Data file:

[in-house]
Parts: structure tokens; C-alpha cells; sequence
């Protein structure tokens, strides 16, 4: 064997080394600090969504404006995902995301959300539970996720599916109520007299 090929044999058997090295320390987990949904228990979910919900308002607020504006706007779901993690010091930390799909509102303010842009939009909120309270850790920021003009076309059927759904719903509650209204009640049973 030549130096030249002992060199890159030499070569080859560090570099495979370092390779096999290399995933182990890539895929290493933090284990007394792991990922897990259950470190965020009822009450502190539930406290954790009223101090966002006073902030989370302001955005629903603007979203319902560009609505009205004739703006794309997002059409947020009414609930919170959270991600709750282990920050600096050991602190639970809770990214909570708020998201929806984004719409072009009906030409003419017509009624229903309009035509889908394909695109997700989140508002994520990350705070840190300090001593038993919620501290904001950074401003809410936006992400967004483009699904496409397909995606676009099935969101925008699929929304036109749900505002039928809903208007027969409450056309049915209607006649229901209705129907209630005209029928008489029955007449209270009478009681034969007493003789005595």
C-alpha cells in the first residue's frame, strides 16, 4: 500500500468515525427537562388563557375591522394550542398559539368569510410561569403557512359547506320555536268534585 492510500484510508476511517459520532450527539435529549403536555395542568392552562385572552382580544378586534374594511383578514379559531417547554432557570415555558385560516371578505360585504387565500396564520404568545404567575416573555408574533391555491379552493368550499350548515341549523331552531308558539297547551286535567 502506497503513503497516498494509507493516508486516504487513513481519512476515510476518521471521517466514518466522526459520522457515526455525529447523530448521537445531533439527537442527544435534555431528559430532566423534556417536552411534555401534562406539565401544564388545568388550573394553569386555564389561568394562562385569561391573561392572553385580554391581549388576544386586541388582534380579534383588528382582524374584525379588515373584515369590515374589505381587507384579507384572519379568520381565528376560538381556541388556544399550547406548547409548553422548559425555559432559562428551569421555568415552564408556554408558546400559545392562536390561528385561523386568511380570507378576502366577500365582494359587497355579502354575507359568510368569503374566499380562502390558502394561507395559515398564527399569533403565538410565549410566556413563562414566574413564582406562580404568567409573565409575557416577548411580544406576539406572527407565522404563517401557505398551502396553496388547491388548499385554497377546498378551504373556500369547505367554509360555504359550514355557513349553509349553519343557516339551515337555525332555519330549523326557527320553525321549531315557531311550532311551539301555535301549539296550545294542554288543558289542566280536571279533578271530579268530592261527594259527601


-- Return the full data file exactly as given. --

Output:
[in-house]
Parts: structure tokens; C-alpha cells; sequence
């Protein structure tokens, strides 16, 4: 064997080394600090969504404006995902995301959300539970996720599916109520007299 090929044999058997090295320390987990949904228990979910919900308002607020504006706007779901993690010091930390799909509102303010842009939009909120309270850790920021003009076309059927759904719903509650209204009640049973 030549130096030249002992060199890159030499070569080859560090570099495979370092390779096999290399995933182990890539895929290493933090284990007394792991990922897990259950470190965020009822009450502190539930406290954790009223101090966002006073902030989370302001955005629903603007979203319902560009609505009205004739703006794309997002059409947020009414609930919170959270991600709750282990920050600096050991602190639970809770990214909570708020998201929806984004719409072009009906030409003419017509009624229903309009035509889908394909695109997700989140508002994520990350705070840190300090001593038993919620501290904001950074401003809410936006992400967004483009699904496409397909995606676009099935969101925008699929929304036109749900505002039928809903208007027969409450056309049915209607006649229901209705129907209630005209029928008489029955007449209270009478009681034969007493003789005595």
C-alpha cells in the first residue's frame, strides 16, 4: 500500500468515525427537562388563557375591522394550542398559539368569510410561569403557512359547506320555536268534585 492510500484510508476511517459520532450527539435529549403536555395542568392552562385572552382580544378586534374594511383578514379559531417547554432557570415555558385560516371578505360585504387565500396564520404568545404567575416573555408574533391555491379552493368550499350548515341549523331552531308558539297547551286535567 502506497503513503497516498494509507493516508486516504487513513481519512476515510476518521471521517466514518466522526459520522457515526455525529447523530448521537445531533439527537442527544435534555431528559430532566423534556417536552411534555401534562406539565401544564388545568388550573394553569386555564389561568394562562385569561391573561392572553385580554391581549388576544386586541388582534380579534383588528382582524374584525379588515373584515369590515374589505381587507384579507384572519379568520381565528376560538381556541388556544399550547406548547409548553422548559425555559432559562428551569421555568415552564408556554408558546400559545392562536390561528385561523386568511380570507378576502366577500365582494359587497355579502354575507359568510368569503374566499380562502390558502394561507395559515398564527399569533403565538410565549410566556413563562414566574413564582406562580404568567409573565409575557416577548411580544406576539406572527407565522404563517401557505398551502396553496388547491388548499385554497377546498378551504373556500369547505367554509360555504359550514355557513349553509349553519343557516339551515337555525332555519330549523326557527320553525321549531315557531311550532311551539301555535301549539296550545294542554288543558289542566280536571279533578271530579268530592261527594259527601